Guha was always extraordinarily sensitive to the nuances of language. His incisive analysis of text, ritual and folklore was strongly influenced by a close study of structural linguistics. Not only was he a superb stylist himself, in both Bengali and English, he was also a remarkably careful reader and listener. Asked how he had developed his elegant English style, he confessed that he had never written more than three or four pages of continuous English prose before he embarked on A Rule of Property. “It’s probably because I read a lot of English literature as a schoolboy. I read every book in my father’s library”. But, he insisted, he always thought in Bengali, even when was required to write in English. As age caught up with him and ill health prevented him from travelling, Ranajit Guha, living in quiet seclusion on the edge of the Vienna Woods, immersed himself in a mental world to which he believed he truly belonged–the world of Bengali literature.

He stopped writing in English and instead, between 2007 and 2014, published five books and around a dozen essays in Bengali on literary and philosophical topics. He wrote on Bankim, Tagore and more recent poets. In several pieces, he reflected on episodes from the Mahabharata. It was an astonishing achievement for a man in his eighties. Most of these writings echoed his final realisation about the futility of political solutions to the troubles of human life. In his book Prem na pratarana [Love or Betrayal] (2013), Guha looked back at Vidyasagar’s retelling of the story of Sita’s banishment in which Vidyasagar, on behalf of his countless Bengali readers, accused Rama of betraying his innocent wife in order to placate his powerful courtiers who had unjustly blamed Sita of infidelity. Bankim, in a bristling riposte, had reminded Vidyasagar that Rama was only following his duty as a king for whom rajadharma must take priority over marital love. In this debate, Guha’s sympathy was entirely with Vidyasagar.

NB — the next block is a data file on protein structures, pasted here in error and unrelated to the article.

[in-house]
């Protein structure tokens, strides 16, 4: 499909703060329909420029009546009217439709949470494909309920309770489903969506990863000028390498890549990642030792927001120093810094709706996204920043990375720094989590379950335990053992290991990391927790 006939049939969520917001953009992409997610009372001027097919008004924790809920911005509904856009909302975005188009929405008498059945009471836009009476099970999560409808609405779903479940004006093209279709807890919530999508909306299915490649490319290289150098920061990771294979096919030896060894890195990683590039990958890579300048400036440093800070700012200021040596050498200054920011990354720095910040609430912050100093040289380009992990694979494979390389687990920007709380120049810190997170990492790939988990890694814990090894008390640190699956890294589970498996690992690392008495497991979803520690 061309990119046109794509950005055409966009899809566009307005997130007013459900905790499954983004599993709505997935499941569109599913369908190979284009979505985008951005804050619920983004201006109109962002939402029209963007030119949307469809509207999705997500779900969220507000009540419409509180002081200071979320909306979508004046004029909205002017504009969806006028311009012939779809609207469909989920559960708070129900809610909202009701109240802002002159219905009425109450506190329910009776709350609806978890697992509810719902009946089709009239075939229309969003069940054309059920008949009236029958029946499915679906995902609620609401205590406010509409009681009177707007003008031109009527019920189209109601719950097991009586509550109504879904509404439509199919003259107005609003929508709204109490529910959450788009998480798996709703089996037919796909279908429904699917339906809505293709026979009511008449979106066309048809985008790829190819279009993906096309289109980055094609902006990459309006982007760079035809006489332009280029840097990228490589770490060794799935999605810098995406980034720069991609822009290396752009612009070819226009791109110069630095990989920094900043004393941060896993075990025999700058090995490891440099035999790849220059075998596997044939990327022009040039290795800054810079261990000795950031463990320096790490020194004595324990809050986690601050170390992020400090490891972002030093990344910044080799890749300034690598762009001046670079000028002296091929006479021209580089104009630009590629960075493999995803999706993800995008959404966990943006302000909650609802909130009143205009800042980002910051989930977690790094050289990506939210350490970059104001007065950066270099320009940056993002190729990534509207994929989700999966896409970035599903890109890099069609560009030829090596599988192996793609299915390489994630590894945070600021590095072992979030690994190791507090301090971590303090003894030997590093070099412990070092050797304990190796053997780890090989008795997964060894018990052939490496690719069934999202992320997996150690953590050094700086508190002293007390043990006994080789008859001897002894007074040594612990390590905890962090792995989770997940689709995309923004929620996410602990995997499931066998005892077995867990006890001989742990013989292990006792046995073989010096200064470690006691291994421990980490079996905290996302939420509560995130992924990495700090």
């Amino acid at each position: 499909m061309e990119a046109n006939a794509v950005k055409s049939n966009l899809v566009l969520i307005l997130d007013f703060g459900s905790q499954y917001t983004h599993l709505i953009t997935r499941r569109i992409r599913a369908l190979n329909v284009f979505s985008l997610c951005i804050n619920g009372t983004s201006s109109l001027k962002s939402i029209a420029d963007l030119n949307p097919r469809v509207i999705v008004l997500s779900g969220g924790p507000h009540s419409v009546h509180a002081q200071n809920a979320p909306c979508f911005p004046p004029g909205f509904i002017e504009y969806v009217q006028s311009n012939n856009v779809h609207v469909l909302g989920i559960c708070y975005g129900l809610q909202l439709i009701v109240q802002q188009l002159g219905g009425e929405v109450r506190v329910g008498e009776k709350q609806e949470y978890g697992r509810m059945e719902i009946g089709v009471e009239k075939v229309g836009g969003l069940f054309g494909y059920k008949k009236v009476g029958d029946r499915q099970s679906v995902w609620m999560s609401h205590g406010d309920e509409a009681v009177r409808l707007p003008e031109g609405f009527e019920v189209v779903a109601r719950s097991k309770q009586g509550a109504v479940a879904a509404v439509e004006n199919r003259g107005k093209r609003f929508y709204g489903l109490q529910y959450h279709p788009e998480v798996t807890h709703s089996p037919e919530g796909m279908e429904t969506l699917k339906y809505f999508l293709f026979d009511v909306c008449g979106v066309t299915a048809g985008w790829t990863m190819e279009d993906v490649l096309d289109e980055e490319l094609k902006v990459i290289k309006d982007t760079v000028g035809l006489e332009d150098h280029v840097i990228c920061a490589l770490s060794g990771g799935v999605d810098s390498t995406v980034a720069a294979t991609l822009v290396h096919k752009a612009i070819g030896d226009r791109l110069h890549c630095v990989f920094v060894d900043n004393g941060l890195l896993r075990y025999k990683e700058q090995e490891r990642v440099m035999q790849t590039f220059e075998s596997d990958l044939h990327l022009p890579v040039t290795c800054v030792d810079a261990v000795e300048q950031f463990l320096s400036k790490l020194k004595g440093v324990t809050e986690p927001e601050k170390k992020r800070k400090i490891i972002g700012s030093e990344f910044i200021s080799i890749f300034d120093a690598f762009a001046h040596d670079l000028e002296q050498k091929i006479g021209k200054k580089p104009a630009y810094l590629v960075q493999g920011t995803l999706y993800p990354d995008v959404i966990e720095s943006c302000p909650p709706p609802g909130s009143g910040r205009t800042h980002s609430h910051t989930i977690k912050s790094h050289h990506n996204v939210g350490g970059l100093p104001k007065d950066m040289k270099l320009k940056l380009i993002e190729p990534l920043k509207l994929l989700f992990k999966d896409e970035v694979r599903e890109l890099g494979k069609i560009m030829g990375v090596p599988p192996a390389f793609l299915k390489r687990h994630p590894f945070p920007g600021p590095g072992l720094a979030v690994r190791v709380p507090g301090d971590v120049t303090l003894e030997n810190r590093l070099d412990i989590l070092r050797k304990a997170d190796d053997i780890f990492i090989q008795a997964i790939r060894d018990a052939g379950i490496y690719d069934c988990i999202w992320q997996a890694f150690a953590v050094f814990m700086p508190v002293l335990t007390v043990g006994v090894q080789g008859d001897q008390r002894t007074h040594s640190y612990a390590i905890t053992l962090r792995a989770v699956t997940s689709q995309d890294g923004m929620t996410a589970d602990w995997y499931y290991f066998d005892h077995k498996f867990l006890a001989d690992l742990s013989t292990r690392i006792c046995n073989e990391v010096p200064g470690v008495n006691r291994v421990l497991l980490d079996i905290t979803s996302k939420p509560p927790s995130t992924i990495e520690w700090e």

In another poignant piece where Guha emphasises the senselessness of political contest, he recounts that harrowing scene from the little discussed Stri Parva of the Mahabharata where, at the end of the eighteen-day war, the battlefield of Kurukshetra is strewn with the bodies of dead soldiers. Jackals and vultures are feeding on them. Moving between the corpses are the Kaurava women, looking for their husbands, brothers and sons, weeping and cursing those who had taken away their loved ones. “All wars come to an end”, says Guha. “What doesn’t end is the cycle of mourning and recrimination.” That scene from the Mahabharata reminds us that, despite episodes of indescribable cruelty, human beings can reclaim the sentiments of mercy and compassion to restore their faith in a mutually supportive social life.

In these late writings, Ranajit Guha travelled far from his youthful convictions about a life given wholly to politics. But then, he had also shown, at several critical junctures in his career, a predilection to move away from a course that had turned conventional and sterile. After Samar Sen passed away in 1987, Guha, in a tribute to his friend, said, “The life an intellectual in our ill-fated country is blessed with the dignity of humanity only when it is agitated by the April storm, prolonged by conflicts among the people and made complex by the whirlpool of alienation–when, in other words, it can find no peace.”

Guha’s incisive, capacious, restless mind has now come to rest. For us, he has left behind a treasure house of ideas that scholars will explore for years to come.

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Vol 55, No. 46, May 14 - 20, 2023